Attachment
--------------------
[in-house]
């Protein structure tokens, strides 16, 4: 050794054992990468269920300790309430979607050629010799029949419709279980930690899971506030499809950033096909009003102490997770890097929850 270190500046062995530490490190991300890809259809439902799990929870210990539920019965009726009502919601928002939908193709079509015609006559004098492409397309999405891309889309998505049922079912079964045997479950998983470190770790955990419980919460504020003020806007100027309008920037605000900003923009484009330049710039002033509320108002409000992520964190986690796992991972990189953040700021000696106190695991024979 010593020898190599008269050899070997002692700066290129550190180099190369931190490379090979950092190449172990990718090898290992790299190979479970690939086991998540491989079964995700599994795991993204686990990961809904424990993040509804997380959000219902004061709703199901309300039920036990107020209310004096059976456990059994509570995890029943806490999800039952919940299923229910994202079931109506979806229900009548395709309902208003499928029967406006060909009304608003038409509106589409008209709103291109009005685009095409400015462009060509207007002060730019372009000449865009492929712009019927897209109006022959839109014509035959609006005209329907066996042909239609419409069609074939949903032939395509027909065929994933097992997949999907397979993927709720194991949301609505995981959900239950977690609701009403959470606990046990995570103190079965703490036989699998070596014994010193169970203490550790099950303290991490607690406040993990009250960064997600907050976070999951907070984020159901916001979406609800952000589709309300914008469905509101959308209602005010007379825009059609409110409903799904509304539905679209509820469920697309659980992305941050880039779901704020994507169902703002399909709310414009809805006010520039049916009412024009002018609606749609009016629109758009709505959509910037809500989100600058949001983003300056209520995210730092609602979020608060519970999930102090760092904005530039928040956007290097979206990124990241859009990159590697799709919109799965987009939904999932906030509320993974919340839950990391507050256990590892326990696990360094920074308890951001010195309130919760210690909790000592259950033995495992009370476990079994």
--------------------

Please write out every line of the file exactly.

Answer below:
[in-house]
């Protein structure tokens, strides 16, 4: 050794054992990468269920300790309430979607050629010799029949419709279980930690899971506030499809950033096909009003102490997770890097929850 270190500046062995530490490190991300890809259809439902799990929870210990539920019965009726009502919601928002939908193709079509015609006559004098492409397309999405891309889309998505049922079912079964045997479950998983470190770790955990419980919460504020003020806007100027309008920037605000900003923009484009330049710039002033509320108002409000992520964190986690796992991972990189953040700021000696106190695991024979 010593020898190599008269050899070997002692700066290129550190180099190369931190490379090979950092190449172990990718090898290992790299190979479970690939086991998540491989079964995700599994795991993204686990990961809904424990993040509804997380959000219902004061709703199901309300039920036990107020209310004096059976456990059994509570995890029943806490999800039952919940299923229910994202079931109506979806229900009548395709309902208003499928029967406006060909009304608003038409509106589409008209709103291109009005685009095409400015462009060509207007002060730019372009000449865009492929712009019927897209109006022959839109014509035959609006005209329907066996042909239609419409069609074939949903032939395509027909065929994933097992997949999907397979993927709720194991949301609505995981959900239950977690609701009403959470606990046990995570103190079965703490036989699998070596014994010193169970203490550790099950303290991490607690406040993990009250960064997600907050976070999951907070984020159901916001979406609800952000589709309300914008469905509101959308209602005010007379825009059609409110409903799904509304539905679209509820469920697309659980992305941050880039779901704020994507169902703002399909709310414009809805006010520039049916009412024009002018609606749609009016629109758009709505959509910037809500989100600058949001983003300056209520995210730092609602979020608060519970999930102090760092904005530039928040956007290097979206990124990241859009990159590697799709919109799965987009939904999932906030509320993974919340839950990391507050256990590892326990696990360094920074308890951001010195309130919760210690909790000592259950033995495992009370476990079994």